It’s a last chance today to sway voters in the U.S. presidential election.
Heading into Tuesday’s vote the latest polls give Democratic candidate Hillary Clinton a slight edge over Republican rival Donald Trump.
Clinton is breathing easier today after the FBI announced a review of newly discovered emails found nothing to warrant charging Clinton. But Trump continues to insist Clinton is corrupt and that the process is rigged.
Both candidates campaign today in multiple states in a last push to win votes.
Dawna Friesen with Global News takes a look at the unlikely rise of Donald Trump to the brink of winning the White House:
Since he glided down the escalator of Trump Tower 17 months ago, and then barrelled into the Republican presidential race, Donald Trump has occupied more space in our collective psyche than anyone – perhaps even he – could have predicted.
He seemed comical back then. A man whose bombastic, blustering, combative style made him a popular reality TV show host. We used to introduce him that way when we reported on him – the billionaire reality TV show host. Surely he couldn’t talk his way to the top of the Republican Party. Some news organizations even thought he was such a joke they refused to cover him as news and relegated him to the entertainment section. That didn’t last long, though.
Every step of the way, he was dismissed and ridiculed by ‘experts’ and ‘pundits’ and people within the Republican Party. How could he be president? He’s never been elected to anything. He has no government experience. He has a loose grasp on the facts about pretty well everything. He lies and makes up facts so often it’s impossible to keep track of them all. He doesn’t engage in thoughtful debate with his opponents, he attacks and insults them, using uncouth, childish, racist and misogynistic language.
And the more his critics made of it, the more he found his voice. And boy did he strike a chord.
It took him less than 10 months to vanquish 16 other Republican candidates and win the nomination.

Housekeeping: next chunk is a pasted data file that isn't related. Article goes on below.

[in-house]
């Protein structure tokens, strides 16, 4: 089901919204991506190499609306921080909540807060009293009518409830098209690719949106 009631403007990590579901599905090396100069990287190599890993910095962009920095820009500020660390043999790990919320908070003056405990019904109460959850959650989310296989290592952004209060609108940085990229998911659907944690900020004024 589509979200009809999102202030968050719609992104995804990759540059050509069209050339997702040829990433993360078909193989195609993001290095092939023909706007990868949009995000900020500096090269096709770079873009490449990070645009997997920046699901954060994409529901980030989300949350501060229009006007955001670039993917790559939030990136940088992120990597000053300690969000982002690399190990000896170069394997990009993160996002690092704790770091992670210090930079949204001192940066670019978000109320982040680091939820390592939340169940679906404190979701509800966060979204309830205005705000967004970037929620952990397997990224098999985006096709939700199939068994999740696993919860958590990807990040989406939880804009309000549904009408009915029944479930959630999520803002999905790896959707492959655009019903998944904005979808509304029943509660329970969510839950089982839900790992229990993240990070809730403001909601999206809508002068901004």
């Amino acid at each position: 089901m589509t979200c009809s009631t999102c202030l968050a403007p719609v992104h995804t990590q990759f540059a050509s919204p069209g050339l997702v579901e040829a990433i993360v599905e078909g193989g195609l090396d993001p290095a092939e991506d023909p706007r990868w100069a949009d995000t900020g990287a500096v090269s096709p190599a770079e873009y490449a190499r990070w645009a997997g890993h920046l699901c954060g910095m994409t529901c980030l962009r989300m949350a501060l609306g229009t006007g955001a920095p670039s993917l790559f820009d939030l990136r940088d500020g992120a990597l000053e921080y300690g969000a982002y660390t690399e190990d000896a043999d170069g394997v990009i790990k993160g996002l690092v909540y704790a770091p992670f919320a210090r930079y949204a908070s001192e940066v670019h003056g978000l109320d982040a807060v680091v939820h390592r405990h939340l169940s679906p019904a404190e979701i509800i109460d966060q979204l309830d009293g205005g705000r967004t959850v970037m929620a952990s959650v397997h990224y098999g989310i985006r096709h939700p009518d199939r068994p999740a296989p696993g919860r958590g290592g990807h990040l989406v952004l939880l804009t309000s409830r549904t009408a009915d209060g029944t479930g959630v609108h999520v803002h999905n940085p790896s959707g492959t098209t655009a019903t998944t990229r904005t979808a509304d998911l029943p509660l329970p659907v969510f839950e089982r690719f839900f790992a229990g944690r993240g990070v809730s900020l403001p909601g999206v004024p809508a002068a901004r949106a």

WATCH: Donald Trump’s Greatest Hits
The biggest story since then is how the people who support Trump have found their voice. (And how others – including Russian President Vladimir Putin – see Trump’s rise as an opening for them to exert their influence.)
His supporters feel like someone is finally listening to them, and speaking a language they can understand. All that stuff his critics can’t stand about him, his supporters adore. They cheer him on because they believe he’s finally saying what everyone is thinking. They chant “Lock Her Up” with a mixture of glee and rage, forgetting that jailing someone without a charge and a trial is something only dictators do.
READ MORE: A look at Canadian Donald Trump supporters
Somehow, the billionaire developer who came from family money is seen as man of the people. Though he lives in luxury, flies in private jet and is about as familiar with the lives of his core supporters as penguin is of the life of a camel.
Trump himself calls what he’s created a “movement” not a campaign.
This is what he told a crowd in Orlando on Friday:
“Our magnificent, historic movement has surprised the world and defied expectations at every single turn. On Tuesday, we will have one more glorious surprise for the pundits, the politicians and the special interests when we win and return the power back to the people.”
WATCH: Trump supporters not ready to give up if their candidate loses
On Tuesday, those people – the American people – will decide. And in a democracy, what they decide must be accepted. Except by Donald Trump, apparently. He has already declared countless times that the election is rigged, and that he’ll only accept the result if he wins. That sounds again like a dictator, not a man of the people.
If Trump wins, what kind of leader will he be? If he loses, what kind of anger will be unleashed? The American customs agent who cleared me on the way to DC today asked what I was going to be doing there. I said, “covering the election.” “Did you bring your riot gear?” he asked.
He was joking, of course, but there was an uneasy undercurrent to his question.
Americans – and the whole world – are left sitting on a knife’s edge. Never in my lifetime has a US presidential election felt so unsettling.
By Dawna Friesen/Global News